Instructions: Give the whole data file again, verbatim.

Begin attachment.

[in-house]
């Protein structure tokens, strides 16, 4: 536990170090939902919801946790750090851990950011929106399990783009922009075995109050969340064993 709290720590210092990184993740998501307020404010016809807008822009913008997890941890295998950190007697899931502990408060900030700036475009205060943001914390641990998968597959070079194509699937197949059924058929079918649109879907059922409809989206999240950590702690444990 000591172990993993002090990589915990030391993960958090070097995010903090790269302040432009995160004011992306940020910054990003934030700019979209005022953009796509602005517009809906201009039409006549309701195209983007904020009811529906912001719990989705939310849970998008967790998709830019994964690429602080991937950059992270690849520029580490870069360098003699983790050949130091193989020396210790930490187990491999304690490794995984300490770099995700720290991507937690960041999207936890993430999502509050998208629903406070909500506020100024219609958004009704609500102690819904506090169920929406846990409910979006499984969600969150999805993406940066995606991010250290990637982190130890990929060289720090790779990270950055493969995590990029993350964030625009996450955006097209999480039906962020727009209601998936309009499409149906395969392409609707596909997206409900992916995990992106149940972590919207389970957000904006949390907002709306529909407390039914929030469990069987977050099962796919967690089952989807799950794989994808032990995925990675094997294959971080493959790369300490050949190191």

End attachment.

[in-house]
């Protein structure tokens, strides 16, 4: 536990170090939902919801946790750090851990950011929106399990783009922009075995109050969340064993 709290720590210092990184993740998501307020404010016809807008822009913008997890941890295998950190007697899931502990408060900030700036475009205060943001914390641990998968597959070079194509699937197949059924058929079918649109879907059922409809989206999240950590702690444990 000591172990993993002090990589915990030391993960958090070097995010903090790269302040432009995160004011992306940020910054990003934030700019979209005022953009796509602005517009809906201009039409006549309701195209983007904020009811529906912001719990989705939310849970998008967790998709830019994964690429602080991937950059992270690849520029580490870069360098003699983790050949130091193989020396210790930490187990491999304690490794995984300490770099995700720290991507937690960041999207936890993430999502509050998208629903406070909500506020100024219609958004009704609500102690819904506090169920929406846990409910979006499984969600969150999805993406940066995606991010250290990637982190130890990929060289720090790779990270950055493969995590990029993350964030625009996450955006097209999480039906962020727009209601998936309009499409149906395969392409609707596909997206409900992916995990992106149940972590919207389970957000904006949390907002709306529909407390039914929030469990069987977050099962796919967690089952989807799950794989994808032990995925990675094997294959971080493959790369300490050949190191």